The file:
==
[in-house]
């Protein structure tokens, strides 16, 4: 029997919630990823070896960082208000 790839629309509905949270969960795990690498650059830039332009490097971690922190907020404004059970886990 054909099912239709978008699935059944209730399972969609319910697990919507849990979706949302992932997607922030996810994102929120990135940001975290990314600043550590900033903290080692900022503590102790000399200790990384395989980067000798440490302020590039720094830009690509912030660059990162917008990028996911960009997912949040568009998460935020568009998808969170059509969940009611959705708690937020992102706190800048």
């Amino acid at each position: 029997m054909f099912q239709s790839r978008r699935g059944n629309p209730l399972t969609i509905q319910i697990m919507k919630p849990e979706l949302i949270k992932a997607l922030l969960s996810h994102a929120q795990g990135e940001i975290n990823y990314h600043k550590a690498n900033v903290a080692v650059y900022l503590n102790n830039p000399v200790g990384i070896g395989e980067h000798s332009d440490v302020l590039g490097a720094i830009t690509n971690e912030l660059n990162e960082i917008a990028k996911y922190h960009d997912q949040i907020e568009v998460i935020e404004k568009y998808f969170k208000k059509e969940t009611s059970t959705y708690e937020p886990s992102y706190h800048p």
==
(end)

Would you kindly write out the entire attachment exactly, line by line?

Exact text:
[in-house]
């Protein structure tokens, strides 16, 4: 029997919630990823070896960082208000 790839629309509905949270969960795990690498650059830039332009490097971690922190907020404004059970886990 054909099912239709978008699935059944209730399972969609319910697990919507849990979706949302992932997607922030996810994102929120990135940001975290990314600043550590900033903290080692900022503590102790000399200790990384395989980067000798440490302020590039720094830009690509912030660059990162917008990028996911960009997912949040568009998460935020568009998808969170059509969940009611959705708690937020992102706190800048």
């Amino acid at each position: 029997m054909f099912q239709s790839r978008r699935g059944n629309p209730l399972t969609i509905q319910i697990m919507k919630p849990e979706l949302i949270k992932a997607l922030l969960s996810h994102a929120q795990g990135e940001i975290n990823y990314h600043k550590a690498n900033v903290a080692v650059y900022l503590n102790n830039p000399v200790g990384i070896g395989e980067h000798s332009d440490v302020l590039g490097a720094i830009t690509n971690e912030l660059n990162e960082i917008a990028k996911y922190h960009d997912q949040i907020e568009v998460i935020e404004k568009y998808f969170k208000k059509e969940t009611s059970t959705y708690e937020p886990s992102y706190h800048p």